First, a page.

Health care organizations that are able to route their emails to clinicians’ work e-mail accounts will likely compete with less clutter and deliver their message in an e-mail environment with an established professional context — increasing the likelihood the e-mail will be read, according to Pri-Med Director of Research Lynne “Sam” Bishop.
Pri‐Med, parent company to Pri-Med Point of Care, recently surveyed primary care clinicians (PCC) on their use of e-mail. The survey of 711 PCCs found that overall e-mail adoption and usage is high, with nearly three-quarters of clinicians checking 1‐2 email accounts at least weekly, and an additional 1 out of 5 checking 3 or more accounts regularly.
The survey results also looked at what types of e-mails clinicians receive via different accounts (personal vs. work; private access vs. shared access). The findings indicate that private, personal e-mail accounts are the most cluttered, and are used for a broad range of e-mails from both professional organizations and personal contacts. In contrast, clinicians’ private work accounts are more often constrained to professional interactions, and most often used for communicating with practice colleagues or other professional peers (59%), and event/education-related correspondence (43%).
“The data show that, not surprisingly, physicians are being bombarded by e-mails from a wide variety of organizations,” noted Bishop. “What’s interesting, however, is that — unlike many consumers — they do tend to more clearly segregate the types of e-mails they allow into their work e-mail accounts, limiting that account largely to correspondence related specifically to practice or professional needs.”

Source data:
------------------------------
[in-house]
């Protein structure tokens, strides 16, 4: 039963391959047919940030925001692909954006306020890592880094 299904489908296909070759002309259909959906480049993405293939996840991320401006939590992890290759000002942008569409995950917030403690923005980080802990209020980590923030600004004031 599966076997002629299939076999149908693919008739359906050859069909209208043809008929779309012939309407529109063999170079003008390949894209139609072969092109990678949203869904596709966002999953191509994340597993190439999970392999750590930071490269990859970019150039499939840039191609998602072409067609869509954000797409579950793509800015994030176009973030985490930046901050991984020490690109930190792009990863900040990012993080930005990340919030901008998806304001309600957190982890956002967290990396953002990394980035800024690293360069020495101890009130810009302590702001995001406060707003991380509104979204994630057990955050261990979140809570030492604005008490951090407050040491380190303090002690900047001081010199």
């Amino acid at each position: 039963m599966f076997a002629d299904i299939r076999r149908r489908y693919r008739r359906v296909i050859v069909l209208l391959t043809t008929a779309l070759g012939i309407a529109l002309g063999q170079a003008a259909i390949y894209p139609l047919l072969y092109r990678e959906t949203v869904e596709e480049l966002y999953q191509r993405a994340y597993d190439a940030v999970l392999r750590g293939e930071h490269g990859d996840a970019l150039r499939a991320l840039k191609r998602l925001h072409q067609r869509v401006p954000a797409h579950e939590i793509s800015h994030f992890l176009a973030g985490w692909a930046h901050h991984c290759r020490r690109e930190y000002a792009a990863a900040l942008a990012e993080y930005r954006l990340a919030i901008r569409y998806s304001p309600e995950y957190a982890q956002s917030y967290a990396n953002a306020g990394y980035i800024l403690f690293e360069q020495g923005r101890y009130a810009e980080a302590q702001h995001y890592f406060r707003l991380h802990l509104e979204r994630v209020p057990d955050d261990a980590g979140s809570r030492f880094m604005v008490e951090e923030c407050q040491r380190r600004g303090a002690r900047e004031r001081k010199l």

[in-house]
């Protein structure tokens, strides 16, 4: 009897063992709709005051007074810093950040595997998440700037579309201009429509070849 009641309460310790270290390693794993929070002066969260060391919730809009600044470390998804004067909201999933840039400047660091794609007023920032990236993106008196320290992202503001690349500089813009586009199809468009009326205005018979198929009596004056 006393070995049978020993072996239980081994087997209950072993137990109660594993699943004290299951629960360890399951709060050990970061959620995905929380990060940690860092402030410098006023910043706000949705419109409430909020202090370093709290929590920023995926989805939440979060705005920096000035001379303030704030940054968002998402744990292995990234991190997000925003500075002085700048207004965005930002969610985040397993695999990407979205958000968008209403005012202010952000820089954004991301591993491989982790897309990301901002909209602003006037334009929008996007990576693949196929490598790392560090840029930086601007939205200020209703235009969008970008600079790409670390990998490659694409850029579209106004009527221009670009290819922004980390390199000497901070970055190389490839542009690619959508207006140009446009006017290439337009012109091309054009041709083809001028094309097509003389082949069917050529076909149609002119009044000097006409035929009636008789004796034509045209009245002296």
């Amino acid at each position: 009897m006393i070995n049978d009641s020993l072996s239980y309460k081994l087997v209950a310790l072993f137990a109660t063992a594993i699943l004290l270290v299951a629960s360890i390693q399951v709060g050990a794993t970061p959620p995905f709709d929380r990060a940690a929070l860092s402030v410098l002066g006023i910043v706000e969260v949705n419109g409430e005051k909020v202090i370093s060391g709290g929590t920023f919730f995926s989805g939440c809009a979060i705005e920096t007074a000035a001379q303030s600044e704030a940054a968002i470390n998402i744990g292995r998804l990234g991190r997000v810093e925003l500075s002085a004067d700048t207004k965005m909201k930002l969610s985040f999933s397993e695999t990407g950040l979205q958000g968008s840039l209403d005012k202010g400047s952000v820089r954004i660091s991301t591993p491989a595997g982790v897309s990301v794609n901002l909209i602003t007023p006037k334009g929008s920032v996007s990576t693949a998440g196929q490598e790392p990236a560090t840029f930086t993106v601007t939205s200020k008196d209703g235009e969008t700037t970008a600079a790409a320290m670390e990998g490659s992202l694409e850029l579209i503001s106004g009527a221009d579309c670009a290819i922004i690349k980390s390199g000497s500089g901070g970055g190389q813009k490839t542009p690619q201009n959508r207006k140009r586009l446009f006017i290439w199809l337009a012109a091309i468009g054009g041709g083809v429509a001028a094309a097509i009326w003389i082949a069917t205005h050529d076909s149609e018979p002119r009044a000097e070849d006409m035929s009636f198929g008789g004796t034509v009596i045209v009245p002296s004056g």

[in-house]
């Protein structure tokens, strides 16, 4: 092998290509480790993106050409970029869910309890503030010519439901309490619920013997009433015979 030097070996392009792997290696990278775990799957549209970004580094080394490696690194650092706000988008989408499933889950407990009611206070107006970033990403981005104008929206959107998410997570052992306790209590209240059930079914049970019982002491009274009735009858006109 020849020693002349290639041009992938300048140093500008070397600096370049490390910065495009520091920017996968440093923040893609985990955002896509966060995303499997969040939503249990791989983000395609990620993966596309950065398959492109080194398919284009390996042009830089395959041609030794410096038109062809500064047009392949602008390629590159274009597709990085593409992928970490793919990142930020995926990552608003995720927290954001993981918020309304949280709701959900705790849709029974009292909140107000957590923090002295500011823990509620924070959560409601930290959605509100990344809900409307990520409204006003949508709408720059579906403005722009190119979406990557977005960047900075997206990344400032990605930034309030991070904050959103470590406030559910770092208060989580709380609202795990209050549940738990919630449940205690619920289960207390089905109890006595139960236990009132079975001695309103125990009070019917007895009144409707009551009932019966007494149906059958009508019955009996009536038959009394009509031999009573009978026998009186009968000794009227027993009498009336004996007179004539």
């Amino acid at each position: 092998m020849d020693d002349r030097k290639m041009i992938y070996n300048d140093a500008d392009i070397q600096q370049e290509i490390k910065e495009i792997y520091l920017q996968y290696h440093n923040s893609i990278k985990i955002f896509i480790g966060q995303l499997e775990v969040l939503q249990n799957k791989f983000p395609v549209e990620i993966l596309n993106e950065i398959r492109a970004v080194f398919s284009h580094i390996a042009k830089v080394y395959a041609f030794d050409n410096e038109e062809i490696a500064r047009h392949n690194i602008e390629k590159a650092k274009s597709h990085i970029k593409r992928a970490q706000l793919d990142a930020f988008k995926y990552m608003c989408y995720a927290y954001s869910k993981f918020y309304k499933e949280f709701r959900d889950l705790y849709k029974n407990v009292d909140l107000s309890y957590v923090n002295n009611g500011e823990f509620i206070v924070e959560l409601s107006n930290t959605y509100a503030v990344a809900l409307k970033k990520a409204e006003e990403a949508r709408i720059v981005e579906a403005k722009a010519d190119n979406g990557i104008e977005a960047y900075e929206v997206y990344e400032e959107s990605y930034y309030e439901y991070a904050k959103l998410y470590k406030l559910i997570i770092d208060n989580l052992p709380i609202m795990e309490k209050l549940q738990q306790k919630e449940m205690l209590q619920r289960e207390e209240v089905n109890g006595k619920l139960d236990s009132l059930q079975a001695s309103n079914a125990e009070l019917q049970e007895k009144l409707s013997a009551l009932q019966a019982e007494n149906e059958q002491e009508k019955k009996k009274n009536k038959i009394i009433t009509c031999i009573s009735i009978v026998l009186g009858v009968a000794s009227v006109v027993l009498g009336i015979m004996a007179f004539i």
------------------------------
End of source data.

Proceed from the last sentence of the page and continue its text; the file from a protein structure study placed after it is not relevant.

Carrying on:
The survey further revealed that clinicians typically access e-mail across multiple devices and multiple locations. The overwhelming majority (85%) regularly check e-mail via a desktop/laptop at home, followed by a desktop/laptop at work (76%). Smartphones (40%) and tablets (29%) trail slightly in adoption — although those who have these devices often use them daily for e-mail access.
“E-mail can be an effective medium for communicating with busy, often difficult‐to-reach clinicians,” added Dara Warn, Senior Vice President, Product Management, Pri‐Med. “However, for e-mail campaigns to be effective, organizations must take into careful consideration design, timing and quality of e-mail addresses.”
Pri‐Med, a brand owned and operated by M|C Communications LLC, is the leading provider of professional education solutions to a community of more than 248,000 clinicians.